Big increase in farmers taking up free weed wiper hire offer
Take-up of a free weed wiper hire scheme in the River Dee and Llangollen Canal drinking water catchments saw a significant rise in 2017, according to United Utilities and The Welsh Dee Trust.
The offer, which ran from April to the end of October in 2016 and 2017, saw an increase in take up of more than 40 per cent this year compared with last.
The Welsh Dee Trust, working in partnership with United Utilities through its Sustainable Catchment Management Programme (SCaMP), recently published the results of the offer. These show that over the two years that it’s been running farmers in the Upper and Middle Dee and Llangollen Canal catchments have hired out the weed wipers 58 times to treat a total of more than 728 hectares. The scheme has been so successful it’s expected to run again in 2018.
Weed wipers work by applying chemical directly to the weed using a rotating brush, dramatically reducing spray drift and herbicide usage. Weeds tackled include docks, thistles, nettles and common rush. The wipers are only licensed for use with glyphosate weed killer which moves through the plant and kills the roots.
Glyphosate is also considered to be less harmful to the environment because it breaks down quicker than selective broadleaf herbicides such as MCPA, 2,4-D and Mecoprop which are commonly found in agricultural and amenity weed killers. These selective weed killers have been detected through routine water quality monitoring in the Dee and Canal catchments. Although the levels found have been too low to cause environmental or health risks they increase the cost of treating raw water.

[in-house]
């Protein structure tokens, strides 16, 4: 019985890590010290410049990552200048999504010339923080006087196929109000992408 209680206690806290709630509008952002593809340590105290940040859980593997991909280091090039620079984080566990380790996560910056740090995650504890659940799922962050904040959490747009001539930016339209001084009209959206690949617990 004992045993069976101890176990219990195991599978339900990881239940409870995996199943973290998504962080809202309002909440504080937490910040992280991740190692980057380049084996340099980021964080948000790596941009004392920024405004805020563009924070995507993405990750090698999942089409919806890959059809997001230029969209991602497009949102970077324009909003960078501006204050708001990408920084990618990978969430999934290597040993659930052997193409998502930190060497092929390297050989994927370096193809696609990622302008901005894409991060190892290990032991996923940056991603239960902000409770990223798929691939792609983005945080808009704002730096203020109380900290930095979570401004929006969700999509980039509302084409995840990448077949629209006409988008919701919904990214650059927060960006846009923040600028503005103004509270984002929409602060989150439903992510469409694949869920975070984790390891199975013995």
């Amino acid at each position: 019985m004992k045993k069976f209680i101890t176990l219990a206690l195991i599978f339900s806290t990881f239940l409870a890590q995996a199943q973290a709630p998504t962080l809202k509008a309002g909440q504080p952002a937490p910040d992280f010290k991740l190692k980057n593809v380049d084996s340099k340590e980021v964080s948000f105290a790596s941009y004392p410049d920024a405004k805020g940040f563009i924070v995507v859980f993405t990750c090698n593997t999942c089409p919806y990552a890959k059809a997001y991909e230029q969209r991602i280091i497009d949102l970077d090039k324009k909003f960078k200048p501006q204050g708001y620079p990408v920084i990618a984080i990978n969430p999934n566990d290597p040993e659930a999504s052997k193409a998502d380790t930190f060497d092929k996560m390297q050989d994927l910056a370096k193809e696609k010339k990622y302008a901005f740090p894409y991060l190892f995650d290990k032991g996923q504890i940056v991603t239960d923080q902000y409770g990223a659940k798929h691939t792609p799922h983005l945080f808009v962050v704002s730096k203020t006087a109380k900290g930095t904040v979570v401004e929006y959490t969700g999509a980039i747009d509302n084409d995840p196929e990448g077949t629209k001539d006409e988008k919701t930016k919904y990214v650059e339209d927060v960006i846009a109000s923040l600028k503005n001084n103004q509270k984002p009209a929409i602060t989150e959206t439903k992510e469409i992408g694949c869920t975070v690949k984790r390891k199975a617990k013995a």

Farmers taking up the offer could choose from several different weed wiper models including:
- The Blaney Quad-X - a 2.4 metre wide trailed machine with dual rollers and an automatic weed detection or ‘magic eye’ which automatically activates the system to apply the right amount of chemical to the rollers only when weeds are present. There’s also the option of using a fitted bout marker to help show where weeds have been treated and improve efficiency.
- The Logic CTF250, a 2.5 metre wide trailed machine with a single brush and the option of using a fitted bout marker.
- The tractor mounted, six meter wide Logic CTM600W with hydraulically driven brushes and bout marker. This model fits onto the tractors’ three point linkage and folds when being transported on the road. This weed wiper will treat around five hectares an hour on level or smooth fields while significantly reducing the amount of chemical used compared to conventional boom spraying.
The trailed machines also come with their own dedicated trailer for easy transport on the road using a standard ball hitch.
Kate Snow, United Utilities’ Water Catchment Manager, commented: “The need for responsible pesticide use is well understood by farmers to ensure pesticides remain licensed for use. Weed wipers provide an effective and economic alternative in the control of weeds, improving grazing for livestock and benefiting water quality.”
Catchment advisers employed through SCaMP also work with farmers and land managers to promote best practice in the handling, application and disposal of pesticides. They also provide guidance on tackling the underlying causes of weeds to improve the condition of land and achieve a reduction in weed populations in the long term.
To find out more contact Clare Vincent in the United Utilities Press Office on 07904 112484 or 0345 072 0822.
Notes for Editors
The European Commission has agreed a five-year extension to the glyphosate licence, which was due to run out on 15 December 2017.
United Utilities is the UK’s largest listed water company and manages the regulated water and waste water network in North West England – which includes Cumbria, Cheshire, Greater Manchester, Lancashire and Merseyside with a combined population of nearly seven million. United Utilities' headquarters are in Warrington. Its shares are listed on the London Stock Exchange and the FTSE 100 Index. In 2017 the company was awarded World Class Status in the Dow Jones Sustainability Index for the tenth year in succession.